The language of Rule 55(c) vests a trial court with discretion to set aside a default judgment. In exercising that discretion, " a trial judge should start with the presumption that cases should be decided on the merits whenever practicable." Kirtland v. Fort Morgan Auth. Sewer Serv., Inc., 524 So.2d 600, 604 (Ala. 1988). The presumption in favor of deciding cases on their merits applies most cogently in cases involving child custody because of the judicial duty to scrupulously protect the best interests of children. See Sumlin v. Sumlin, 931 So.2d 40, 44 (Ala.Civ.App. 2005). Our caselaw since Kirtland was decided has emphasized that the sensitive matter of child custody should, in the absence of extraordinary circumstances, be decided based on a thorough investigation of the best interests of the child. See Sumlin, supra; and Owens v. Owens, 626 So.2d 640 (Ala.Civ.App. 1993).

The second prong of the Kirtland analysis entails the consideration of three factors: " 1) whether the defendant has a meritorious defense; 2) whether the plaintiff will be unfairly prejudiced if the default judgment is set aside; and 3) whether the default judgment was a result of the defendant's own culpable conduct." Kirtland, 524 So.2d at 605. From our review of the record, it appears that the wife presented a meritorious defense by asserting

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that the husband was not a suitable person to have custody of the children, that she was the children's primary caretaker, and that it would serve the children's best interests for her to remain as their custodian. See Loupe v. Loupe, 594 So.2d 155, 156 (Ala.Civ.App. 1992) (holding that the first factor of Kirtland had been met because the father had " alleged that he [was] the fit and proper person to be awarded custody of the children" and " [i]t [was] foreseeable that the father could produce evidence on th[ose] points that could change the outcome of the trial court's judgment" ). It also seems that no undue prejudice would befall the husband by setting aside the default judgment because the wife filed her first motion to set aside the default judgment only a week after its entry, so the evidence material to the divorce should still be available. See Owens, 626 So.2d at 642. Finally, the trial court may have determined that the wife consciously or unreasonably failed to answer the complaint and participate in the litigation, but that circumstance alone has been deemed insufficient to deny a motion to set aside a default judgment in a child-custody case. Id.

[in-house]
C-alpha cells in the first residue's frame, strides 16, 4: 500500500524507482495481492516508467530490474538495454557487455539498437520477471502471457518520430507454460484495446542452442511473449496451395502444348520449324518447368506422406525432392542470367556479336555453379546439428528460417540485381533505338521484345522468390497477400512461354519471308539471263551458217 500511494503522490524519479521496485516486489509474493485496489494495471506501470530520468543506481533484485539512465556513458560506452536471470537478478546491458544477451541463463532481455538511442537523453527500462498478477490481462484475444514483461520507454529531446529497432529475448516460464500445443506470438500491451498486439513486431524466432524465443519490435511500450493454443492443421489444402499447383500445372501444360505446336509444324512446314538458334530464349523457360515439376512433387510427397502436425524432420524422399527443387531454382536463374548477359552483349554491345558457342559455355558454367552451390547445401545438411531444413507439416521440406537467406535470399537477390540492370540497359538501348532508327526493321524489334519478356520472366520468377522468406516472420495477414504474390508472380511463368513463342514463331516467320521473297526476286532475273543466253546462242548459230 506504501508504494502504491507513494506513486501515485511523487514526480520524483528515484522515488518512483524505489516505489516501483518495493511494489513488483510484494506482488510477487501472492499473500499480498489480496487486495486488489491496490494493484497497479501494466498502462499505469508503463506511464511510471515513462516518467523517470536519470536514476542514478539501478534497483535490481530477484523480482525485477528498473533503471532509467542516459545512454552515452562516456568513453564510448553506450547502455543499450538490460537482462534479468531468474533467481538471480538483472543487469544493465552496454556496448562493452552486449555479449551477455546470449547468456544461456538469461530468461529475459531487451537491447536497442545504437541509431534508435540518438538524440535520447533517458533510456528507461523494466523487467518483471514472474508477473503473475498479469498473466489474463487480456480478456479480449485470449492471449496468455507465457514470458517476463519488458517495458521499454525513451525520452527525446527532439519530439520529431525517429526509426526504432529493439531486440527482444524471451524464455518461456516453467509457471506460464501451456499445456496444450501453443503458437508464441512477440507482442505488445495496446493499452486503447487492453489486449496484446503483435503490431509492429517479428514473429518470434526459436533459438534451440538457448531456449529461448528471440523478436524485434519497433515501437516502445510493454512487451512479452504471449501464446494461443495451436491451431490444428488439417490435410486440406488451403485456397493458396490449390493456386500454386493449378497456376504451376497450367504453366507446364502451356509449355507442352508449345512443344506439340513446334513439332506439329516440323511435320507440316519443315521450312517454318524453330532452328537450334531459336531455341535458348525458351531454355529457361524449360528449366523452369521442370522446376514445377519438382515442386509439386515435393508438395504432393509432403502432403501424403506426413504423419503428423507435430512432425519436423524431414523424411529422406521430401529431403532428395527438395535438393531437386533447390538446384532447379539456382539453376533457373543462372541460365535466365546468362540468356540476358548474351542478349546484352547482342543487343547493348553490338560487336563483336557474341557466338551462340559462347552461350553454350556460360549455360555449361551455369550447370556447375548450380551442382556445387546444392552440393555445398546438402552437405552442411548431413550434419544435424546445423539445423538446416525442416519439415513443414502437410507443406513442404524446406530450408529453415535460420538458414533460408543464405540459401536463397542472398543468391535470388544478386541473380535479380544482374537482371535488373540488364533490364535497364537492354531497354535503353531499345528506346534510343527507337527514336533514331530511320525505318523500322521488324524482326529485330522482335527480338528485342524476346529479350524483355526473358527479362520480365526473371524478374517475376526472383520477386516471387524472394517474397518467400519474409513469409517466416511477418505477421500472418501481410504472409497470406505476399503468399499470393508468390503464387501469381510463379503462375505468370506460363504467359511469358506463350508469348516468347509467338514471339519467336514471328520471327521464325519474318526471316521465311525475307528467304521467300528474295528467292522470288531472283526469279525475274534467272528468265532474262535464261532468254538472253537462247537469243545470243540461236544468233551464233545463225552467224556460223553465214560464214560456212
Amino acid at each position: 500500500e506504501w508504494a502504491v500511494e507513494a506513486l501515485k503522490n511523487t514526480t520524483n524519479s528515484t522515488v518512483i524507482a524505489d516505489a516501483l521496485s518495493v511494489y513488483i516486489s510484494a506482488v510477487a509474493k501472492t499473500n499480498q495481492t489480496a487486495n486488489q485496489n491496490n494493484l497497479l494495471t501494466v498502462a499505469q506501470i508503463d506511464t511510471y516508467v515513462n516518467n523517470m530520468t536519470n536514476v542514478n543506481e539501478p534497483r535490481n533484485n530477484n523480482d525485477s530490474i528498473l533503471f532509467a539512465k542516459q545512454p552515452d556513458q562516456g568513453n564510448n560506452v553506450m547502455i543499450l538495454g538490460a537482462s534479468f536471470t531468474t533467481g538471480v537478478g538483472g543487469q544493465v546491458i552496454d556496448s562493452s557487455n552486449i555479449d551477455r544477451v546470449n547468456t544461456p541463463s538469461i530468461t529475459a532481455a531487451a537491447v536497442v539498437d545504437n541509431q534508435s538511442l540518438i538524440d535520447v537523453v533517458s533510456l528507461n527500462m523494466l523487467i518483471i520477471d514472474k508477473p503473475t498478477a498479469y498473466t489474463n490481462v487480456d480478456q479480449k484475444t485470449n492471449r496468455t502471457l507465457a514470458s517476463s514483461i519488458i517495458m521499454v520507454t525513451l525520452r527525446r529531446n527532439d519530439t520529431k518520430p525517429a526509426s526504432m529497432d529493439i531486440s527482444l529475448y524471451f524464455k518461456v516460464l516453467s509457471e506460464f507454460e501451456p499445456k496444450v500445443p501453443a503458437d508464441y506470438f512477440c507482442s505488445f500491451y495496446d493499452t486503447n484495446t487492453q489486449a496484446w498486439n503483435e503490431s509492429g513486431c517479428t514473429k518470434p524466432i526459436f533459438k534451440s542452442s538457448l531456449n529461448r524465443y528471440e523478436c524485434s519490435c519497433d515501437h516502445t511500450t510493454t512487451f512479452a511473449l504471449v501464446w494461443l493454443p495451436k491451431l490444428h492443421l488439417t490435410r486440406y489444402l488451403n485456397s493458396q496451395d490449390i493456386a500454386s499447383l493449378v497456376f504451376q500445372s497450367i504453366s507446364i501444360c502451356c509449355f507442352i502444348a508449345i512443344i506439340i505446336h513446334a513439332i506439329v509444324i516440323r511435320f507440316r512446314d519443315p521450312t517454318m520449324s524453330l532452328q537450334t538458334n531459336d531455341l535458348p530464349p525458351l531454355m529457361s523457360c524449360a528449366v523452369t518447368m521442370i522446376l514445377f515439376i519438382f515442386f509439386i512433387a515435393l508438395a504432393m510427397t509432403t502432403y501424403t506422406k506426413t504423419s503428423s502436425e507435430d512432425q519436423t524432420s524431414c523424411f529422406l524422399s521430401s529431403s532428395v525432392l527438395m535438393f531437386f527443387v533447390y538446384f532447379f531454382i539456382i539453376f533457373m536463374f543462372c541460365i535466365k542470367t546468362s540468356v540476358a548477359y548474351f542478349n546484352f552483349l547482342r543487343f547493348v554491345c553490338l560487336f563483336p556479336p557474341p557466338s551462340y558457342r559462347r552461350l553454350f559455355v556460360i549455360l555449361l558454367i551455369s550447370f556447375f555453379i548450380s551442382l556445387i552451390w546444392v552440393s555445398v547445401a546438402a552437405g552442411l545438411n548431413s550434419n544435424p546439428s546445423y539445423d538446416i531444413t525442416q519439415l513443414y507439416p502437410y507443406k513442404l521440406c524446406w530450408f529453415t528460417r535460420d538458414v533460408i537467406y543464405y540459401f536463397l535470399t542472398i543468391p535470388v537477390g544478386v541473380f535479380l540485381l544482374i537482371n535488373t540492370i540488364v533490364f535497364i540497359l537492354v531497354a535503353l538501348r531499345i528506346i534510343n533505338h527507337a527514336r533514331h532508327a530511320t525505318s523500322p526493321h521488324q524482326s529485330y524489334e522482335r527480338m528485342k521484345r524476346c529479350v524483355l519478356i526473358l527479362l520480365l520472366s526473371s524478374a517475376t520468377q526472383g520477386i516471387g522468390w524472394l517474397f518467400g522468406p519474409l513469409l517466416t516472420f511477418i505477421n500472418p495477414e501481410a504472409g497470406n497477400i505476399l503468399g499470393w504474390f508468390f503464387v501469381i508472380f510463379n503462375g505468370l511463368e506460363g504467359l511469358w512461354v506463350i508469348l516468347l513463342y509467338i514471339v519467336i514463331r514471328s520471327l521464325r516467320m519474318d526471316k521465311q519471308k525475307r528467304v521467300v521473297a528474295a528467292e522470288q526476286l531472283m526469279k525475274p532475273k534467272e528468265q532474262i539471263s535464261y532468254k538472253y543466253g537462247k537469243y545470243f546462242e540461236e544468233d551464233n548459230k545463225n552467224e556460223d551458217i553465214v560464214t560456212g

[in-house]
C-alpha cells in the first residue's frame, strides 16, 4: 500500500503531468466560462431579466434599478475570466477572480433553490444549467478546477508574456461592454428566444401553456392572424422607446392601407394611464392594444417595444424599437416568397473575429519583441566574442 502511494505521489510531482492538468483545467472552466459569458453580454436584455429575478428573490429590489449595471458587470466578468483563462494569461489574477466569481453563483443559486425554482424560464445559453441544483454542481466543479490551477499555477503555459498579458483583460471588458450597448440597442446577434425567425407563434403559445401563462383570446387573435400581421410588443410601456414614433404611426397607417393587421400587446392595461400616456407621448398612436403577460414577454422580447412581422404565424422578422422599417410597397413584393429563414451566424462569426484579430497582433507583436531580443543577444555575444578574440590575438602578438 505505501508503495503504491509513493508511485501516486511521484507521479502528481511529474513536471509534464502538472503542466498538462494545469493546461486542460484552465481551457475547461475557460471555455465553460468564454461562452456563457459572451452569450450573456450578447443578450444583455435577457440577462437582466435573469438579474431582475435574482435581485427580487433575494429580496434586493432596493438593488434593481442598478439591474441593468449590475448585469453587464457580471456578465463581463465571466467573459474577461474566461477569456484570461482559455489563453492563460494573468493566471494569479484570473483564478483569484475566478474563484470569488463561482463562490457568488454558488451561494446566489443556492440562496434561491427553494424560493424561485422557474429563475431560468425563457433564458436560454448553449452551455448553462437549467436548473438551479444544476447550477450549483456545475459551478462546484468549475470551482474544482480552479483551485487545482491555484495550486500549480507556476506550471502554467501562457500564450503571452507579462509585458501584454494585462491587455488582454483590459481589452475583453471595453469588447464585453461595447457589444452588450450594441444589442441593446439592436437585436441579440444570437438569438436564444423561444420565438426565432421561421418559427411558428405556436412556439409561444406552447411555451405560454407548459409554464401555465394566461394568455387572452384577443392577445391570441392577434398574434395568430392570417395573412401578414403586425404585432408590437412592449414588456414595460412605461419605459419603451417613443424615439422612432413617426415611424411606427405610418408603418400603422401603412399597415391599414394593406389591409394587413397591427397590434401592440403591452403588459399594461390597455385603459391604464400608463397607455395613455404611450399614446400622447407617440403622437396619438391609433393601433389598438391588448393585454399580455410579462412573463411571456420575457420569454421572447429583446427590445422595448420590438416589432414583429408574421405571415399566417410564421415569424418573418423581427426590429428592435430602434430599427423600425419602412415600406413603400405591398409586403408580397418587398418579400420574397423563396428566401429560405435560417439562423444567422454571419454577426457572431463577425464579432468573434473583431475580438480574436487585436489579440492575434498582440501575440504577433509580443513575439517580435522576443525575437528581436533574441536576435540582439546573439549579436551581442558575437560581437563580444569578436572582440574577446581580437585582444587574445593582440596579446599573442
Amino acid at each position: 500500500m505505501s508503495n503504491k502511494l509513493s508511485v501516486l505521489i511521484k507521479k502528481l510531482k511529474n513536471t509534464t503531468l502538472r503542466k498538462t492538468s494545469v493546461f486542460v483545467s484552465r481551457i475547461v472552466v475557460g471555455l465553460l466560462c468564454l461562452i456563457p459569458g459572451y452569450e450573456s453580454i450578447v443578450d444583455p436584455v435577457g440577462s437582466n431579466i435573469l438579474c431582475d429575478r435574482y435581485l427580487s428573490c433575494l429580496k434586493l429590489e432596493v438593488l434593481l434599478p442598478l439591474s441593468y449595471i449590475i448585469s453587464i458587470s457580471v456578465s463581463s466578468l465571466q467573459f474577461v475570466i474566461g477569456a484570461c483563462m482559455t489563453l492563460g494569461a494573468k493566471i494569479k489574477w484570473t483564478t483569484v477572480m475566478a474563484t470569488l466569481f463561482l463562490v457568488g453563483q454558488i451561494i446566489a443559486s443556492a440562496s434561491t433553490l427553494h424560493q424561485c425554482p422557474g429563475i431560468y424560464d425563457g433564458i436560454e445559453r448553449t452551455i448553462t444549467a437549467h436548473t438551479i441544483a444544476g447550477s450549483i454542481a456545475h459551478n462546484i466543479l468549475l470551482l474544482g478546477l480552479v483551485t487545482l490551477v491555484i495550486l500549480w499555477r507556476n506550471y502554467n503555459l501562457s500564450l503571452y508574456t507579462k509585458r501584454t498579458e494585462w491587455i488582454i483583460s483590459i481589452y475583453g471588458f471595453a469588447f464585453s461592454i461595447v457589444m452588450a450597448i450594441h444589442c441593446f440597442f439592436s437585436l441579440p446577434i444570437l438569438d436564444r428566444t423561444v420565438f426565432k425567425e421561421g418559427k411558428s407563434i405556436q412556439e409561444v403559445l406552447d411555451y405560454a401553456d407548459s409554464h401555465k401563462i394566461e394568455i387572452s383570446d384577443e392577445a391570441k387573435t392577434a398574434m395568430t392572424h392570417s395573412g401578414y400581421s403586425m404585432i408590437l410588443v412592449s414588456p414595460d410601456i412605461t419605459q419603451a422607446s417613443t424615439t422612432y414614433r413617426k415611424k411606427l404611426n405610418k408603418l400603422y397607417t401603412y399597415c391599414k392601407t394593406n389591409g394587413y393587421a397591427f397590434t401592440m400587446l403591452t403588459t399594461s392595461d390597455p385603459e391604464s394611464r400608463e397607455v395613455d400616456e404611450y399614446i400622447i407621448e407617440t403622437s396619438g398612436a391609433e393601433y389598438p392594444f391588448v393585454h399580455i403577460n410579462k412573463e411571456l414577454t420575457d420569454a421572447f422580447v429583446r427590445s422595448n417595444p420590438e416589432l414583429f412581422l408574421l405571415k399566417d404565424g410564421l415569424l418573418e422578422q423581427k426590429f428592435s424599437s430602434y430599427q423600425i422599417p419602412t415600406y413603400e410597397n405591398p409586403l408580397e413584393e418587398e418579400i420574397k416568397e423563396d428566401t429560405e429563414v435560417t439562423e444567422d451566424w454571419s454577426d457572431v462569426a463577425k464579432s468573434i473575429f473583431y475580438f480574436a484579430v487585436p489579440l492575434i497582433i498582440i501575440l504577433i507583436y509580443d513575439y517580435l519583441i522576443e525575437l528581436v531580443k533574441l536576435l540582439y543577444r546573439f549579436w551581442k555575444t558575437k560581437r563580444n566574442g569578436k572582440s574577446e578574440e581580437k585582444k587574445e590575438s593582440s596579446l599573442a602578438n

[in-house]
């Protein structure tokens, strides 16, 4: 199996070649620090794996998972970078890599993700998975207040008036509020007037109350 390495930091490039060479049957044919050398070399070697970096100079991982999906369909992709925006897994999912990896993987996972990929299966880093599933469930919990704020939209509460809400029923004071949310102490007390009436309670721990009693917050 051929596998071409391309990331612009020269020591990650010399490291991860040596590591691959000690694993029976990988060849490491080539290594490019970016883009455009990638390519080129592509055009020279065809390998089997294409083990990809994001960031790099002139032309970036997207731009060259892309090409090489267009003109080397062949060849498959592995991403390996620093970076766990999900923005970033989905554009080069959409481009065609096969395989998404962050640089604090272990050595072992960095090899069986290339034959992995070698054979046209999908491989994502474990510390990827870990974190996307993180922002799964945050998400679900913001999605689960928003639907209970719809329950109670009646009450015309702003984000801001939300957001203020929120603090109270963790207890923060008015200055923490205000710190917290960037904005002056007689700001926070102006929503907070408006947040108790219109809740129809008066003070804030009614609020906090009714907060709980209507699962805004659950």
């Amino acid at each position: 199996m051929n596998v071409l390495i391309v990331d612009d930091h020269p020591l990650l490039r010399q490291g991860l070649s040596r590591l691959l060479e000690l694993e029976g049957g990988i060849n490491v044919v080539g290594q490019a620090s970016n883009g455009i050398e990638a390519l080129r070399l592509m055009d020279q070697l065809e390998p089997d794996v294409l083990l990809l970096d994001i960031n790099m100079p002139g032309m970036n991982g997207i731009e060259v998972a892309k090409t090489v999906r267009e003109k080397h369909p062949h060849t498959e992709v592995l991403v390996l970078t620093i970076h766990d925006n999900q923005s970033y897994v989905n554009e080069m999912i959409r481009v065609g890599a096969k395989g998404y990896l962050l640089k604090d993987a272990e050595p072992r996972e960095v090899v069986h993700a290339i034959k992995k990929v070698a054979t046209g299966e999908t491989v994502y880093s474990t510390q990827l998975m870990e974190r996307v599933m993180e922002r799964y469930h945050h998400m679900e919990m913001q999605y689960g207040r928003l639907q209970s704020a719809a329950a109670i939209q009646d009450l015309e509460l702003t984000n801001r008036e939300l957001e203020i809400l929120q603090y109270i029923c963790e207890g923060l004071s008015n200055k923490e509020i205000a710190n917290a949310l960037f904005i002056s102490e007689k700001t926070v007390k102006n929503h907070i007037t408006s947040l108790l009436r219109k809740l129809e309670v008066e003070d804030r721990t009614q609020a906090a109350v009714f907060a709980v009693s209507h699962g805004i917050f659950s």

It appears to this court that the strong presumption in favor of deciding child-custody cases on the merits has not been overcome in this case. We recognize that, ordinarily, " [t]he trial judge is the person in the best position to balance the equities of the case and to evaluate the parties and is most familiar with the facts and circumstances surrounding the case." Owens, 626 So.2d at 642. However, in this case, the trial judge did not hold a hearing on the wife's postjudgment motions, and its orders denying those motions did not contain any analysis of the Kirtland factors.

" In White v. Westmoreland, 680 So.2d 348, 349 (Ala.Civ.App. 1996), this court held that when the record does not demonstrate that the trial court considered each of the three Kirtland factors, the judgment must be reversed and the cause remanded for such a determination."

R.D.J. v. A.P.J., 142 So.3d 662, 667 (Ala.Civ.App. 2013). Although the record, on its face, warrants reversal of the default judgment, in order to assure that we do not usurp the trial court's role, we reverse the trial court's April 1, 2014, and April 21, 2104, orders denying the wife's motion to set aside the default judgment and remand the case for the trial court to undertake the Kirtland analysis and to enter an order containing findings as to all three Kirtland factors.

REVERSED AND REMANDED WITH INSTRUCTIONS.

Thompson, P.J., Pittman, Thomas, and Donaldson, JJ., concur.